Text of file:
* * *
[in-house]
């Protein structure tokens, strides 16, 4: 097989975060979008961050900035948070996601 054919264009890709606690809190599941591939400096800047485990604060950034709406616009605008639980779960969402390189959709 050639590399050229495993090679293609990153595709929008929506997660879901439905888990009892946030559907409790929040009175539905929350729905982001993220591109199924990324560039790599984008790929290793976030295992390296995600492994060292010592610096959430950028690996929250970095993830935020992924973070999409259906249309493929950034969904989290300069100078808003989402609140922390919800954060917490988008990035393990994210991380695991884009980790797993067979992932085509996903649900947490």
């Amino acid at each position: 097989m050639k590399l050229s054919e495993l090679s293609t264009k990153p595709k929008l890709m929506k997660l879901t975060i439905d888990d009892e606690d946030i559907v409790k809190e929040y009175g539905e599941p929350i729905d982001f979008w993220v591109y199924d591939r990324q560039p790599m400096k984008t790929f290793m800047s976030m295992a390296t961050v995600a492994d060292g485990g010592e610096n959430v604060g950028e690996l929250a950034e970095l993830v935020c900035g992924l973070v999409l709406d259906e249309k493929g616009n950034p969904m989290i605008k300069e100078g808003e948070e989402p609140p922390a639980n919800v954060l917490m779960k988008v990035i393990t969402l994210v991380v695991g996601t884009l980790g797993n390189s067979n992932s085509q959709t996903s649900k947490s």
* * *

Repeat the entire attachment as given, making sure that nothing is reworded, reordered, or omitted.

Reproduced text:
[in-house]
């Protein structure tokens, strides 16, 4: 097989975060979008961050900035948070996601 054919264009890709606690809190599941591939400096800047485990604060950034709406616009605008639980779960969402390189959709 050639590399050229495993090679293609990153595709929008929506997660879901439905888990009892946030559907409790929040009175539905929350729905982001993220591109199924990324560039790599984008790929290793976030295992390296995600492994060292010592610096959430950028690996929250970095993830935020992924973070999409259906249309493929950034969904989290300069100078808003989402609140922390919800954060917490988008990035393990994210991380695991884009980790797993067979992932085509996903649900947490």
């Amino acid at each position: 097989m050639k590399l050229s054919e495993l090679s293609t264009k990153p595709k929008l890709m929506k997660l879901t975060i439905d888990d009892e606690d946030i559907v409790k809190e929040y009175g539905e599941p929350i729905d982001f979008w993220v591109y199924d591939r990324q560039p790599m400096k984008t790929f290793m800047s976030m295992a390296t961050v995600a492994d060292g485990g010592e610096n959430v604060g950028e690996l929250a950034e970095l993830v935020c900035g992924l973070v999409l709406d259906e249309k493929g616009n950034p969904m989290i605008k300069e100078g808003e948070e989402p609140p922390a639980n919800v954060l917490m779960k988008v990035i393990t969402l994210v991380v695991g996601t884009l980790g797993n390189s067979n992932s085509q959709t996903s649900k947490s």